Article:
Giant Sea Bass (Stereolepis gigas) is the largest coastal bony-fish present in Baja California (Mexico) and California (US) waters, and a critically endangered species with immense cultural and ecological value. Through the collaboration of scientists, as well as local fishing communities, government and stakeholders this research program will draw on local knowledge and specialized scientific expertise to inform our understanding of this iconic species.
1. Use genetic, stable isotope, and tagging methods to determine connectivity between GSBs across different fishing cooperatives, regional areas, and national boundaries. Fishing cooperatives manage their own spatial areas in Mexico. The extent to which fish travel between these areas can influence their susceptibility of being caught. The same relationship exists on a larger scale for GSBs crossing the US-Mexico border. Understanding the scale at which GSBs move and interact will help determine the size of potential spatial reserves.
2. Use field surveys and novel laboratory techniques to identify regions in Baja California that are especially important to GSBs, such as spawning and nursery habitats. This will help to identify candidate areas for marine reserves and/or seasonal closures of the fishery.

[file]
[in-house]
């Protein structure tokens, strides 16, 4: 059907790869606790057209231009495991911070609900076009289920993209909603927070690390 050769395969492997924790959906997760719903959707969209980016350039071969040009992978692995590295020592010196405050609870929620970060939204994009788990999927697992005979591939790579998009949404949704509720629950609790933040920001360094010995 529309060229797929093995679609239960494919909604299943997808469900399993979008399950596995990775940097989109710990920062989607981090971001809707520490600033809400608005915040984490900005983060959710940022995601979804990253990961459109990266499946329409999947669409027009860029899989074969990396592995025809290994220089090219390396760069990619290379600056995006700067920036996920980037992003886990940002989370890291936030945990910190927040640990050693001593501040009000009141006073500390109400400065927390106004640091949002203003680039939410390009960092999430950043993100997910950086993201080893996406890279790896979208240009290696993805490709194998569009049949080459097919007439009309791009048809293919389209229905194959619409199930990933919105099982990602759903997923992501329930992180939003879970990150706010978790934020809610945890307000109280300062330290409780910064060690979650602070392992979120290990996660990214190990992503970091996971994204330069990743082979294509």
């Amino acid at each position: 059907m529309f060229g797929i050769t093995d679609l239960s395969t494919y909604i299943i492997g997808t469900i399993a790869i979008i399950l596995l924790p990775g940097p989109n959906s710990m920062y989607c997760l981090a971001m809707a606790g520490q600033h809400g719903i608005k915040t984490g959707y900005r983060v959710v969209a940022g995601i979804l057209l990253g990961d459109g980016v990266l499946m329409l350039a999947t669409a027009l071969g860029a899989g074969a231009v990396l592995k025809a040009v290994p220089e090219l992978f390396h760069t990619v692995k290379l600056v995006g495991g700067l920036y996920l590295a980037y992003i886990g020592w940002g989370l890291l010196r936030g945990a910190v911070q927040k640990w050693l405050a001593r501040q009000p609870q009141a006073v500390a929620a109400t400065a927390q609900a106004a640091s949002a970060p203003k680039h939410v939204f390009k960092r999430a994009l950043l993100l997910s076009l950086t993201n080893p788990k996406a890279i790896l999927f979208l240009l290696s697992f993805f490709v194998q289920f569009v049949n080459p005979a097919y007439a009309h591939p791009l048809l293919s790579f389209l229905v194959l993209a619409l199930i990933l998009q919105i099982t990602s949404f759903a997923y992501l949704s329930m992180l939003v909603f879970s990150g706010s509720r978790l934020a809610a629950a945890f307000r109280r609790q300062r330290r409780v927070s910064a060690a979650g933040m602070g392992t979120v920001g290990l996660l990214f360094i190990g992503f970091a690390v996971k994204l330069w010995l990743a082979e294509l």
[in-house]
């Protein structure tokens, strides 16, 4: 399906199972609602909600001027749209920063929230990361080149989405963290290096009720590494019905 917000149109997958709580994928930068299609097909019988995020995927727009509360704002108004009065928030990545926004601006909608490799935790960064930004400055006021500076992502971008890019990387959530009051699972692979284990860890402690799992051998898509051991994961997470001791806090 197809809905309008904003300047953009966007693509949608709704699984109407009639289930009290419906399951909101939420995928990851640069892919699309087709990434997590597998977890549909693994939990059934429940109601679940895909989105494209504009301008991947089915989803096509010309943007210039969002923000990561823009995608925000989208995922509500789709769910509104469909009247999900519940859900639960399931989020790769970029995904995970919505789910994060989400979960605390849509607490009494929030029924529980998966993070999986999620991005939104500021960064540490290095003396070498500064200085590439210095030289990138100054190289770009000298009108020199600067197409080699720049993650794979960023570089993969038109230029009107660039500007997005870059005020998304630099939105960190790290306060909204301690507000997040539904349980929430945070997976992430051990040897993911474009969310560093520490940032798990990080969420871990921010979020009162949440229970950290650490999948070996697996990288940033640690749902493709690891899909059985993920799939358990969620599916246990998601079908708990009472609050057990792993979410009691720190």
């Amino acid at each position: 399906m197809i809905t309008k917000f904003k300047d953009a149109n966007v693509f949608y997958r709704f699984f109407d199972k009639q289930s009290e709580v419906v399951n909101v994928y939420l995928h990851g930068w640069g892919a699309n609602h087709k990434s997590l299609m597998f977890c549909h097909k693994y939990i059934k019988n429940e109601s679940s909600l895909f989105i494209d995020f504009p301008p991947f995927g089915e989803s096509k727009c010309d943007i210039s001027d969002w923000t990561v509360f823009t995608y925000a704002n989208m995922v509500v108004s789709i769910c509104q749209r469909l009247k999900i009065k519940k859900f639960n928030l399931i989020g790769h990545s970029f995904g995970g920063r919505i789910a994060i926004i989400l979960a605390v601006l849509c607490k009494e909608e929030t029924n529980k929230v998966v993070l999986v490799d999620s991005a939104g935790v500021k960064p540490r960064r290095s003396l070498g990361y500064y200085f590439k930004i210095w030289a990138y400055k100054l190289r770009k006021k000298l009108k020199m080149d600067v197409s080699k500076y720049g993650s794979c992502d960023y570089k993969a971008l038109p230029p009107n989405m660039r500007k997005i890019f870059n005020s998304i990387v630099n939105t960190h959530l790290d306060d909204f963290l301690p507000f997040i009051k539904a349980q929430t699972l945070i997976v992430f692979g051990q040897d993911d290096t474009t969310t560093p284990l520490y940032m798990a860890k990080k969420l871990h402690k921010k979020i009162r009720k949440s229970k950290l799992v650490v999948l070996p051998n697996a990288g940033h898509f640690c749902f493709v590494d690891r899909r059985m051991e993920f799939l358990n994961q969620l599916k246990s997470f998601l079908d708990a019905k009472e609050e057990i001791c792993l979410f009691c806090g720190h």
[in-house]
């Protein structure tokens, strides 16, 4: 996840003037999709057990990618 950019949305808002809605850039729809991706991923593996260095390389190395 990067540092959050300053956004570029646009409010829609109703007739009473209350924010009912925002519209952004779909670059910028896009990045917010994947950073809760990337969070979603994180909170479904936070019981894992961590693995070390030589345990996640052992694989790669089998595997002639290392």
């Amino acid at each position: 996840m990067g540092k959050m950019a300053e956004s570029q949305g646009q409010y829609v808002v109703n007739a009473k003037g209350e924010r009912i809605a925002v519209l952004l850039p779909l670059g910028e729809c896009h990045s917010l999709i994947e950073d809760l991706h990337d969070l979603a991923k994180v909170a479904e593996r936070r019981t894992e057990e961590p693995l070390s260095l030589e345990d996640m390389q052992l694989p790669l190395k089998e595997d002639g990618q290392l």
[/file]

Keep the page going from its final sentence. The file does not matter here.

3. Using underwater filmography, be the first to document spawning in the wild and confirm the spawning season. This information will help identify the ideal time-range for any potential seasonal closures of the fishery around spawning aggregation sites.
4. Develop a permanent fishery monitoring program in selected fishing communities to obtain accurate records and estimate the reliability of official fishery records. Strengthen relationships with local fishing communities to gain support for our research and efforts to conserve GSBs.
Project 192521063 location - Mexico, North America